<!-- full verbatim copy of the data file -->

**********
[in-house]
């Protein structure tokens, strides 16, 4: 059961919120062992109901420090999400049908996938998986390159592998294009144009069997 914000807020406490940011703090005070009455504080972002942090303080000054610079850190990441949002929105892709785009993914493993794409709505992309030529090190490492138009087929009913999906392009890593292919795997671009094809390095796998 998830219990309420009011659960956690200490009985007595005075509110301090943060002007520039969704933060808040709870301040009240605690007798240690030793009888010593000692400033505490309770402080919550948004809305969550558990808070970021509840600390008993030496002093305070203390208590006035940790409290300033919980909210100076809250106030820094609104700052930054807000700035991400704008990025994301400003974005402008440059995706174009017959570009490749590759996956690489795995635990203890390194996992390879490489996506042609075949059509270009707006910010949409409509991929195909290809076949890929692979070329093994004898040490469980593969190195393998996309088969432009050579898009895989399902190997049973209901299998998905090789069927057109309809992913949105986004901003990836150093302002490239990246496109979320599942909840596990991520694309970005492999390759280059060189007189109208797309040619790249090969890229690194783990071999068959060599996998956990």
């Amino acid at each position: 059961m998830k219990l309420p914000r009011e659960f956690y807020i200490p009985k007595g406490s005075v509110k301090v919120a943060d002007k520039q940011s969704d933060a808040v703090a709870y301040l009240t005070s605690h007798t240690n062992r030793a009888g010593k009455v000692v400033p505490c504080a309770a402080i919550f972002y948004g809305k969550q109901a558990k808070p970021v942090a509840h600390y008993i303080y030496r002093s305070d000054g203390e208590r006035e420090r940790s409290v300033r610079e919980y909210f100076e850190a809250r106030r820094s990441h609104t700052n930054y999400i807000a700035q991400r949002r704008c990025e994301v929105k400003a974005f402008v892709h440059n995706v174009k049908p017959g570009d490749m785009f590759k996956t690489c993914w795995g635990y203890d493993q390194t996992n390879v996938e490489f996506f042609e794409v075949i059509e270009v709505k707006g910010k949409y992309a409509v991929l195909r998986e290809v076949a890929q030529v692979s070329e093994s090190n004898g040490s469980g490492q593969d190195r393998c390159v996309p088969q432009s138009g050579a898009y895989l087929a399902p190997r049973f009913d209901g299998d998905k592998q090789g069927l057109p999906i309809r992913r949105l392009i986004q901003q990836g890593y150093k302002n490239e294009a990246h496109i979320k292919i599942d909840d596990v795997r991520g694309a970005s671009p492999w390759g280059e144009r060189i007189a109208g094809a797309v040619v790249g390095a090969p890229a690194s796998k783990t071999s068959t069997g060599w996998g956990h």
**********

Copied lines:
[in-house]
């Protein structure tokens, strides 16, 4: 059961919120062992109901420090999400049908996938998986390159592998294009144009069997 914000807020406490940011703090005070009455504080972002942090303080000054610079850190990441949002929105892709785009993914493993794409709505992309030529090190490492138009087929009913999906392009890593292919795997671009094809390095796998 998830219990309420009011659960956690200490009985007595005075509110301090943060002007520039969704933060808040709870301040009240605690007798240690030793009888010593000692400033505490309770402080919550948004809305969550558990808070970021509840600390008993030496002093305070203390208590006035940790409290300033919980909210100076809250106030820094609104700052930054807000700035991400704008990025994301400003974005402008440059995706174009017959570009490749590759996956690489795995635990203890390194996992390879490489996506042609075949059509270009707006910010949409409509991929195909290809076949890929692979070329093994004898040490469980593969190195393998996309088969432009050579898009895989399902190997049973209901299998998905090789069927057109309809992913949105986004901003990836150093302002490239990246496109979320599942909840596990991520694309970005492999390759280059060189007189109208797309040619790249090969890229690194783990071999068959060599996998956990």
């Amino acid at each position: 059961m998830k219990l309420p914000r009011e659960f956690y807020i200490p009985k007595g406490s005075v509110k301090v919120a943060d002007k520039q940011s969704d933060a808040v703090a709870y301040l009240t005070s605690h007798t240690n062992r030793a009888g010593k009455v000692v400033p505490c504080a309770a402080i919550f972002y948004g809305k969550q109901a558990k808070p970021v942090a509840h600390y008993i303080y030496r002093s305070d000054g203390e208590r006035e420090r940790s409290v300033r610079e919980y909210f100076e850190a809250r106030r820094s990441h609104t700052n930054y999400i807000a700035q991400r949002r704008c990025e994301v929105k400003a974005f402008v892709h440059n995706v174009k049908p017959g570009d490749m785009f590759k996956t690489c993914w795995g635990y203890d493993q390194t996992n390879v996938e490489f996506f042609e794409v075949i059509e270009v709505k707006g910010k949409y992309a409509v991929l195909r998986e290809v076949a890929q030529v692979s070329e093994s090190n004898g040490s469980g490492q593969d190195r393998c390159v996309p088969q432009s138009g050579a898009y895989l087929a399902p190997r049973f009913d209901g299998d998905k592998q090789g069927l057109p999906i309809r992913r949105l392009i986004q901003q990836g890593y150093k302002n490239e294009a990246h496109i979320k292919i599942d909840d596990v795997r991520g694309a970005s671009p492999w390759g280059e144009r060189i007189a109208g094809a797309v040619v790249g390095a090969p890229a690194s796998k783990t071999s068959t069997g060599w996998g956990h």